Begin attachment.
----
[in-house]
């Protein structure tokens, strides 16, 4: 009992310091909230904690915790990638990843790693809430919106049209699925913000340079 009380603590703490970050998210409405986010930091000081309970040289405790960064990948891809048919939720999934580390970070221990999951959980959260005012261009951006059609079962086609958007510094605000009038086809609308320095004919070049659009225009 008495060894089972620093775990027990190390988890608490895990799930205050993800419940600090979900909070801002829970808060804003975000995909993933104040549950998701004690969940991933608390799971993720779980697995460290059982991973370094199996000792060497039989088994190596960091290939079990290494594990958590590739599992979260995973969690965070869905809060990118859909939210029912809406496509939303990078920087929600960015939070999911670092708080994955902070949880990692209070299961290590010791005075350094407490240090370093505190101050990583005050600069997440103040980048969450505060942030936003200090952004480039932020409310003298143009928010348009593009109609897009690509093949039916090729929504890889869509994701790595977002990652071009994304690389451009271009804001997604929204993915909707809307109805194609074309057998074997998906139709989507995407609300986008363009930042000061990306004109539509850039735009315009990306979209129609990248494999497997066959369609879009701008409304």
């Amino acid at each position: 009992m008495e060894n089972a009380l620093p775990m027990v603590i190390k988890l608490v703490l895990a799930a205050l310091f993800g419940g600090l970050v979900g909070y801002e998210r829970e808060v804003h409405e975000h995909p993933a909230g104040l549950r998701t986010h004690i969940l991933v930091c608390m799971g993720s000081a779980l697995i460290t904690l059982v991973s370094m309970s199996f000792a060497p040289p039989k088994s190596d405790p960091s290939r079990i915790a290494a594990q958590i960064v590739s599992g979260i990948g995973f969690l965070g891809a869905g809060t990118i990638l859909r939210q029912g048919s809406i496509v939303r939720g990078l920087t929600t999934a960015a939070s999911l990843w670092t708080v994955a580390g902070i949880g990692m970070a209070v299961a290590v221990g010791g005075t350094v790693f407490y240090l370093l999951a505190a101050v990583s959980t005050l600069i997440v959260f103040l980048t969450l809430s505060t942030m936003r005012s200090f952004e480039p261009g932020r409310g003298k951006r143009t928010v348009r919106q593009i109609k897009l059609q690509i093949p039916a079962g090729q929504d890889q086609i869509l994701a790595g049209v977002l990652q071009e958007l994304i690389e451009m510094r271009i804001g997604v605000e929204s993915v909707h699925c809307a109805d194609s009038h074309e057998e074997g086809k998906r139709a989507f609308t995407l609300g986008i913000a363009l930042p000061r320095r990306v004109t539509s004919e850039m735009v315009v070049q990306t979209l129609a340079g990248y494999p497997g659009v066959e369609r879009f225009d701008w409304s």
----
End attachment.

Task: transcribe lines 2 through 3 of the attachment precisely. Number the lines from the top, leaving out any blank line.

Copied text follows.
């Protein structure tokens, strides 16, 4: 009992310091909230904690915790990638990843790693809430919106049209699925913000340079 009380603590703490970050998210409405986010930091000081309970040289405790960064990948891809048919939720999934580390970070221990999951959980959260005012261009951006059609079962086609958007510094605000009038086809609308320095004919070049659009225009 008495060894089972620093775990027990190390988890608490895990799930205050993800419940600090979900909070801002829970808060804003975000995909993933104040549950998701004690969940991933608390799971993720779980697995460290059982991973370094199996000792060497039989088994190596960091290939079990290494594990958590590739599992979260995973969690965070869905809060990118859909939210029912809406496509939303990078920087929600960015939070999911670092708080994955902070949880990692209070299961290590010791005075350094407490240090370093505190101050990583005050600069997440103040980048969450505060942030936003200090952004480039932020409310003298143009928010348009593009109609897009690509093949039916090729929504890889869509994701790595977002990652071009994304690389451009271009804001997604929204993915909707809307109805194609074309057998074997998906139709989507995407609300986008363009930042000061990306004109539509850039735009315009990306979209129609990248494999497997066959369609879009701008409304």
């Amino acid at each position: 009992m008495e060894n089972a009380l620093p775990m027990v603590i190390k988890l608490v703490l895990a799930a205050l310091f993800g419940g600090l970050v979900g909070y801002e998210r829970e808060v804003h409405e975000h995909p993933a909230g104040l549950r998701t986010h004690i969940l991933v930091c608390m799971g993720s000081a779980l697995i460290t904690l059982v991973s370094m309970s199996f000792a060497p040289p039989k088994s190596d405790p960091s290939r079990i915790a290494a594990q958590i960064v590739s599992g979260i990948g995973f969690l965070g891809a869905g809060t990118i990638l859909r939210q029912g048919s809406i496509v939303r939720g990078l920087t929600t999934a960015a939070s999911l990843w670092t708080v994955a580390g902070i949880g990692m970070a209070v299961a290590v221990g010791g005075t350094v790693f407490y240090l370093l999951a505190a101050v990583s959980t005050l600069i997440v959260f103040l980048t969450l809430s505060t942030m936003r005012s200090f952004e480039p261009g932020r409310g003298k951006r143009t928010v348009r919106q593009i109609k897009l059609q690509i093949p039916a079962g090729q929504d890889q086609i869509l994701a790595g049209v977002l990652q071009e958007l994304i690389e451009m510094r271009i804001g997604v605000e929204s993915v909707h699925c809307a109805d194609s009038h074309e057998e074997g086809k998906r139709a989507f609308t995407l609300g986008i913000a363009l930042p000061r320095r990306v004109t539509s004919e850039m735009v315009v070049q990306t979209l129609a340079g990248y494999p497997g659009v066959e369609r879009f225009d701008w409304s």